#5
May106, 06:29 PM

Astronomy
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PF Gold
P: 22,792

Actually two of the authors of the 1999 article Sabine mentioned have since then proposed what I think is a BETTER TEST
http://www.physorg.com/news10682.html Nice smile. It is actually a test of Loop Quantum Gravity, however, because it attempts to see whether or not there are extra dimensions by looking for microscopic black holes at LHC. the discovery of extra dimensions would refute Loopandallied QG developed to date because development has concentrated on the observed 4D world. Nevertheless Hewett seems to be a very nice person and she is presenting her proposal about micro black holes at LHC as a test of STRING THEORY. Perhaps we should look on this with a measure of indulgence given the media and intellectual climate. but I don't see how NOT finding extra dimensions at LHC would falsify string theory. ====================== MORAL OF STORY JoAnne Hewett at SLAC/Stanford is a Phenomenology person to watch. She is an establishment insider, sits on important funding policy committees (recently showed up at Peter Woit's blog and he congratulated her on a report to congress) And furthermore she authored a RS phenomenology paper in 1999 (that Sabine cited) and proposed what she offers as a STRING phenomenology test in 2006. And it was that micro black hole thing that Steven Giddings was writing about in the Sci Am. Signs are she's a leader in phenomenology. ================== apologies to those who know all this already. Ive never been much interested in anything that needs extra dimensionssince the 4D models are making rapid progress there's never seemed to be a need. So I am just beginning to form an idea of what people like JoAnne Hewett are up to. 



#6
May106, 06:55 PM

P: 198

Best, B. 



#7
May106, 07:00 PM

Astronomy
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PF Gold
P: 22,792

I was just talking about that paper in another thread, it is http://arxiv.org/abs/hepph/0503178 Black holes in many dimensions at the LHC: testing critical string theory JoAnne L. Hewett, Ben Lillie, Thomas G. Rizzo 5 pages, 4 figures. Phys.Rev.Lett. 95 (2005) 261603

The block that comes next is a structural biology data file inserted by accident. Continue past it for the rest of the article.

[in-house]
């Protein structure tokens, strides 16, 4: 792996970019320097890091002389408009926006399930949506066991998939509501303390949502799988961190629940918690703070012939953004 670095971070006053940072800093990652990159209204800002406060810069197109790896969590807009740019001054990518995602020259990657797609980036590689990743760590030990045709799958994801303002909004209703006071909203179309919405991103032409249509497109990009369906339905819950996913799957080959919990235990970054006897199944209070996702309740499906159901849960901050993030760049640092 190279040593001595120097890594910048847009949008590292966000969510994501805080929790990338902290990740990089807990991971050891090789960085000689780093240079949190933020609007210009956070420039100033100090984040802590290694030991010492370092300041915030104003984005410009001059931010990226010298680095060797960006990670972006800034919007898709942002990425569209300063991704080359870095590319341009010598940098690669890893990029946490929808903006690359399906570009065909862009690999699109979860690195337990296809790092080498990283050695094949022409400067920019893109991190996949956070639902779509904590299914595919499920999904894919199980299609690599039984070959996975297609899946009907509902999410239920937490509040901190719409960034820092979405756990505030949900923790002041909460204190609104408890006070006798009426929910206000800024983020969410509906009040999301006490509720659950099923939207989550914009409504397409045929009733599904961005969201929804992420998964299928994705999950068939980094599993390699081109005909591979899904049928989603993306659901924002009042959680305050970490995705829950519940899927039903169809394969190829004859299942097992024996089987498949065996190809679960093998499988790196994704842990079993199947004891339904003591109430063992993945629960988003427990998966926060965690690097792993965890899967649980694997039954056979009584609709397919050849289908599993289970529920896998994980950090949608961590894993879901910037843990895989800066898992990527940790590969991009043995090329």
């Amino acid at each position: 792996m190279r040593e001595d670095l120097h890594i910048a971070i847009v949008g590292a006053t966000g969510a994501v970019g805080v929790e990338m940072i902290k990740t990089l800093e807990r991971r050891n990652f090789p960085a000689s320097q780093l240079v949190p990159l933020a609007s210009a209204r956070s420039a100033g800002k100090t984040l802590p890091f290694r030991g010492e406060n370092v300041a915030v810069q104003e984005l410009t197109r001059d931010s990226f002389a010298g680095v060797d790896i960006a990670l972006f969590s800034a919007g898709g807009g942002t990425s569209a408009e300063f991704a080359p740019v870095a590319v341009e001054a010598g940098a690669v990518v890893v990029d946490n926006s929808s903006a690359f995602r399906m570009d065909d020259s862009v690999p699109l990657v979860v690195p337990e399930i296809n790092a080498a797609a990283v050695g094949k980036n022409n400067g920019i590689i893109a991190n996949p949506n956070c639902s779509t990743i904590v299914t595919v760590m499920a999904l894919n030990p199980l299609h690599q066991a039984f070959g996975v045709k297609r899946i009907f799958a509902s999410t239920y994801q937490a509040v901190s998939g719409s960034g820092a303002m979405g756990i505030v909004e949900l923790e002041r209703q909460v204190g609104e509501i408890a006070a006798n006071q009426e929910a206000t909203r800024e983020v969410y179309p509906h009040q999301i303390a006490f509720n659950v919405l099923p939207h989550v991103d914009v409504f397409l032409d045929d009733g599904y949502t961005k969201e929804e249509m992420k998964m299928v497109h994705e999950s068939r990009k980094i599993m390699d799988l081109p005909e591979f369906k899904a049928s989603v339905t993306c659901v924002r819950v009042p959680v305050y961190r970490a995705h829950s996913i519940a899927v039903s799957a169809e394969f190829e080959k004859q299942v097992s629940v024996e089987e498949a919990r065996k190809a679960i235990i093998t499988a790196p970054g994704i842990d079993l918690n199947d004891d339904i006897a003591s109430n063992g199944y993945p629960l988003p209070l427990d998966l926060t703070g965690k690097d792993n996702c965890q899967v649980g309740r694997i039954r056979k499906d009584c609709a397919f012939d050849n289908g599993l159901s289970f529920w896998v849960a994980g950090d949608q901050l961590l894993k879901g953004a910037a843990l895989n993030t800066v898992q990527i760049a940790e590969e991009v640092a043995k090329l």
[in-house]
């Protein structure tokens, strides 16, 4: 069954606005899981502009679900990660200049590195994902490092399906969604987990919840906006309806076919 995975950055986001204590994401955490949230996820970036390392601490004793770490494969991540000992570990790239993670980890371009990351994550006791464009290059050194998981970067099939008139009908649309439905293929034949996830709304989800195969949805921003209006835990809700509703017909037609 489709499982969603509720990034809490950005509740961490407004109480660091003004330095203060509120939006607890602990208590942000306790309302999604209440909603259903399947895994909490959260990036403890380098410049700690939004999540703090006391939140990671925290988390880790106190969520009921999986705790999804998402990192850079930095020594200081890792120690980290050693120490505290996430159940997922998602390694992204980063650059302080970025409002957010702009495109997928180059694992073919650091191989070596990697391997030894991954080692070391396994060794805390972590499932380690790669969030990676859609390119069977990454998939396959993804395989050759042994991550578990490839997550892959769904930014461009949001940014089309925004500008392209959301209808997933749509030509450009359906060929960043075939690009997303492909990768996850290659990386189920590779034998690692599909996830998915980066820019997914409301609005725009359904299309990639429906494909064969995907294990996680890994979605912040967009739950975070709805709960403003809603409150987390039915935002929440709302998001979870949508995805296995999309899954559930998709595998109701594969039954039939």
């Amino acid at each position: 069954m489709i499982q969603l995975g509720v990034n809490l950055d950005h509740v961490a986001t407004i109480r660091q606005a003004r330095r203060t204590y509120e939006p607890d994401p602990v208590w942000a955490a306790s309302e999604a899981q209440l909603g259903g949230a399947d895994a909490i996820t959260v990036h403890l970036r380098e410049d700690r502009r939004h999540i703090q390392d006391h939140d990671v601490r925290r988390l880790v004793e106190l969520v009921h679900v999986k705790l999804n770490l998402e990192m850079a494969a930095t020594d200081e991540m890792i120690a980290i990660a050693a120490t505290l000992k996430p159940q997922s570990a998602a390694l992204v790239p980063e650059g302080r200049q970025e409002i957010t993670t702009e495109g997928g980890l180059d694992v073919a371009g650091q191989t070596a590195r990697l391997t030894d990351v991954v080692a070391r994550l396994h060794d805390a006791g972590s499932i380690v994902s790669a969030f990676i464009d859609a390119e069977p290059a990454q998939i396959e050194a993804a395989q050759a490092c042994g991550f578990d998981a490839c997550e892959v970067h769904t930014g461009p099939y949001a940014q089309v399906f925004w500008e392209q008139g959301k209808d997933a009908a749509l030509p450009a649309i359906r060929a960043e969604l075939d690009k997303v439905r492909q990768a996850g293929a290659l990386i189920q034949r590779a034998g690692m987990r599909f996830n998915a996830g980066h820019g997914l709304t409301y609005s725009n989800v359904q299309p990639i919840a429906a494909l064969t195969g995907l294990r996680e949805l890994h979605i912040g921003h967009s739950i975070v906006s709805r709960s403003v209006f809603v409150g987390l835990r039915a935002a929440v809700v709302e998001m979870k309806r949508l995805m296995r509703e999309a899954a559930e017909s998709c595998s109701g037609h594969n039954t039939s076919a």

#8
Jun1106, 12:52 PM

Astronomy
Sci Advisor
PF Gold
P: 22,792

Since it is a popular topic, what you can test at LHC, I want to reiterate my view so as to make it very clear.
Hewett's proposed test is a test of NONSTRING QUANTUM GRAVITY Because the approaches to QG that have been developed (like spinfoams, group field theory, dynamical triangulations, LQG) predict that you DO NOT SEE EVIDENCE OF EXTRA DIMENSIONS. If you SEE extra dimensions this disfavors LQG and allied nonstring gravity. So it is these nonstring QG theories that are thereby falsifiable. ============== On the other hand RandallSundrum DOES NOT PREDICT ANYTHING about whether you see or dont see. If you see evidence of extra dimension, then fine. But also if you DONT see evidence, that is fine too because maybe the energy was not high enough to detect them. ============== Several of the nonstring QGs also predict energy dependence of the speed of light on a scale observable by the GLAST satellite (see http://uk.arxiv.org/abs/hepth/0605052 ) GLAST is scheduled for launch in 2007so it is yet another nearterm test of nonstring QG predictions. They predict an orderone dispersion coefficient with dispersion suppressed at Planck scale. That is, they say that this effect should be observed in Gammaray Bursts and at at energies which GLAST will detect. Several theories would be in serious trouble if either evidence of extra dimensions is observed or else the predicted variation in speed of light is not observed. So I'd say there are Two major tests of nonstring QG coming up in the near term.